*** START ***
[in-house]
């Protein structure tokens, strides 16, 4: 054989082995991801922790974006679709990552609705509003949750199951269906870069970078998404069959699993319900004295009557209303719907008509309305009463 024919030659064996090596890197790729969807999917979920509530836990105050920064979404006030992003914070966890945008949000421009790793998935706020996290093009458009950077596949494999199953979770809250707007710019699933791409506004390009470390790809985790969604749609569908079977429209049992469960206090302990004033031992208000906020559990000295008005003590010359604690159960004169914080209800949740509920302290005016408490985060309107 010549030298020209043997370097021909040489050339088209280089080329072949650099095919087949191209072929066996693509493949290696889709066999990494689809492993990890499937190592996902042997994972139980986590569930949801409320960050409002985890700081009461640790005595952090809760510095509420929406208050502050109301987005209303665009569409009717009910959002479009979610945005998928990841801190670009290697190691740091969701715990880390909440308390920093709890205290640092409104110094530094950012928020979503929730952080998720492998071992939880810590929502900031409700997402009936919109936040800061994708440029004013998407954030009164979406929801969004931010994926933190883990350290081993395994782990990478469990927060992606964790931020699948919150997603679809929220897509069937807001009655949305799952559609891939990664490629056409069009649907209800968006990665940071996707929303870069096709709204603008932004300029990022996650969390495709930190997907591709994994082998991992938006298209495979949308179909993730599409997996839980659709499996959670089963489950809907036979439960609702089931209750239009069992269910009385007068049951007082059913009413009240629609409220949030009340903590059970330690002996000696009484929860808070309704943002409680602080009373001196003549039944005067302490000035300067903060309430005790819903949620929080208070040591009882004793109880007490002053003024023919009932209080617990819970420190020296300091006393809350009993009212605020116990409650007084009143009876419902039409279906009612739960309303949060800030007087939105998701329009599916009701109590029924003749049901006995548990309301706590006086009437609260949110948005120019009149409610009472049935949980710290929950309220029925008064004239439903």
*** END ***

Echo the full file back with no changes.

[in-house]
């Protein structure tokens, strides 16, 4: 054989082995991801922790974006679709990552609705509003949750199951269906870069970078998404069959699993319900004295009557209303719907008509309305009463 024919030659064996090596890197790729969807999917979920509530836990105050920064979404006030992003914070966890945008949000421009790793998935706020996290093009458009950077596949494999199953979770809250707007710019699933791409506004390009470390790809985790969604749609569908079977429209049992469960206090302990004033031992208000906020559990000295008005003590010359604690159960004169914080209800949740509920302290005016408490985060309107 010549030298020209043997370097021909040489050339088209280089080329072949650099095919087949191209072929066996693509493949290696889709066999990494689809492993990890499937190592996902042997994972139980986590569930949801409320960050409002985890700081009461640790005595952090809760510095509420929406208050502050109301987005209303665009569409009717009910959002479009979610945005998928990841801190670009290697190691740091969701715990880390909440308390920093709890205290640092409104110094530094950012928020979503929730952080998720492998071992939880810590929502900031409700997402009936919109936040800061994708440029004013998407954030009164979406929801969004931010994926933190883990350290081993395994782990990478469990927060992606964790931020699948919150997603679809929220897509069937807001009655949305799952559609891939990664490629056409069009649907209800968006990665940071996707929303870069096709709204603008932004300029990022996650969390495709930190997907591709994994082998991992938006298209495979949308179909993730599409997996839980659709499996959670089963489950809907036979439960609702089931209750239009069992269910009385007068049951007082059913009413009240629609409220949030009340903590059970330690002996000696009484929860808070309704943002409680602080009373001196003549039944005067302490000035300067903060309430005790819903949620929080208070040591009882004793109880007490002053003024023919009932209080617990819970420190020296300091006393809350009993009212605020116990409650007084009143009876419902039409279906009612739960309303949060800030007087939105998701329009599916009701109590029924003749049901006995548990309301706590006086009437609260949110948005120019009149409610009472049935949980710290929950309220029925008064004239439903």